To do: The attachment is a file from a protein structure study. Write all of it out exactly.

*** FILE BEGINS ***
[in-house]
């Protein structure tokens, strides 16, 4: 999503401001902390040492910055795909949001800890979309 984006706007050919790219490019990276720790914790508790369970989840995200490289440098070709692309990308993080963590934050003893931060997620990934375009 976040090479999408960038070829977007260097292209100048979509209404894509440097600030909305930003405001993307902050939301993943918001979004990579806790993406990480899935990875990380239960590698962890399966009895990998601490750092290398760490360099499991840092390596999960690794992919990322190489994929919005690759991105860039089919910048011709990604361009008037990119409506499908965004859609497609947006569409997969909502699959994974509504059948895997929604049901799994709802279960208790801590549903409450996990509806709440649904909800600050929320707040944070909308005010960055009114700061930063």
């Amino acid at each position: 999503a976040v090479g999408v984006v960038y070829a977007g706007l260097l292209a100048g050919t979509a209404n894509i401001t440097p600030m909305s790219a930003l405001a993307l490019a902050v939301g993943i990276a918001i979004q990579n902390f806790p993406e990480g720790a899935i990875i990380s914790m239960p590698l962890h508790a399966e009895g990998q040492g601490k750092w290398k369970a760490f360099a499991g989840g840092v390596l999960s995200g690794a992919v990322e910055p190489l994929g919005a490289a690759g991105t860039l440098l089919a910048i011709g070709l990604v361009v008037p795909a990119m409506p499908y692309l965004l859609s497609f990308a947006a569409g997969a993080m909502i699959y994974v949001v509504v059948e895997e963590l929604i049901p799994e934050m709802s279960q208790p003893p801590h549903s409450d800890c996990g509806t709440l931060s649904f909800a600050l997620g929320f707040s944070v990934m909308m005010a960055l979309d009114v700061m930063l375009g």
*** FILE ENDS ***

[in-house]
């Protein structure tokens, strides 16, 4: 999503401001902390040492910055795909949001800890979309 984006706007050919790219490019990276720790914790508790369970989840995200490289440098070709692309990308993080963590934050003893931060997620990934375009 976040090479999408960038070829977007260097292209100048979509209404894509440097600030909305930003405001993307902050939301993943918001979004990579806790993406990480899935990875990380239960590698962890399966009895990998601490750092290398760490360099499991840092390596999960690794992919990322190489994929919005690759991105860039089919910048011709990604361009008037990119409506499908965004859609497609947006569409997969909502699959994974509504059948895997929604049901799994709802279960208790801590549903409450996990509806709440649904909800600050929320707040944070909308005010960055009114700061930063």
């Amino acid at each position: 999503a976040v090479g999408v984006v960038y070829a977007g706007l260097l292209a100048g050919t979509a209404n894509i401001t440097p600030m909305s790219a930003l405001a993307l490019a902050v939301g993943i990276a918001i979004q990579n902390f806790p993406e990480g720790a899935i990875i990380s914790m239960p590698l962890h508790a399966e009895g990998q040492g601490k750092w290398k369970a760490f360099a499991g989840g840092v390596l999960s995200g690794a992919v990322e910055p190489l994929g919005a490289a690759g991105t860039l440098l089919a910048i011709g070709l990604v361009v008037p795909a990119m409506p499908y692309l965004l859609s497609f990308a947006a569409g997969a993080m909502i699959y994974v949001v509504v059948e895997e963590l929604i049901p799994e934050m709802s279960q208790p003893p801590h549903s409450d800890c996990g509806t709440l931060s649904f909800a600050l997620g929320f707040s944070v990934m909308m005010a960055l979309d009114v700061m930063l375009g």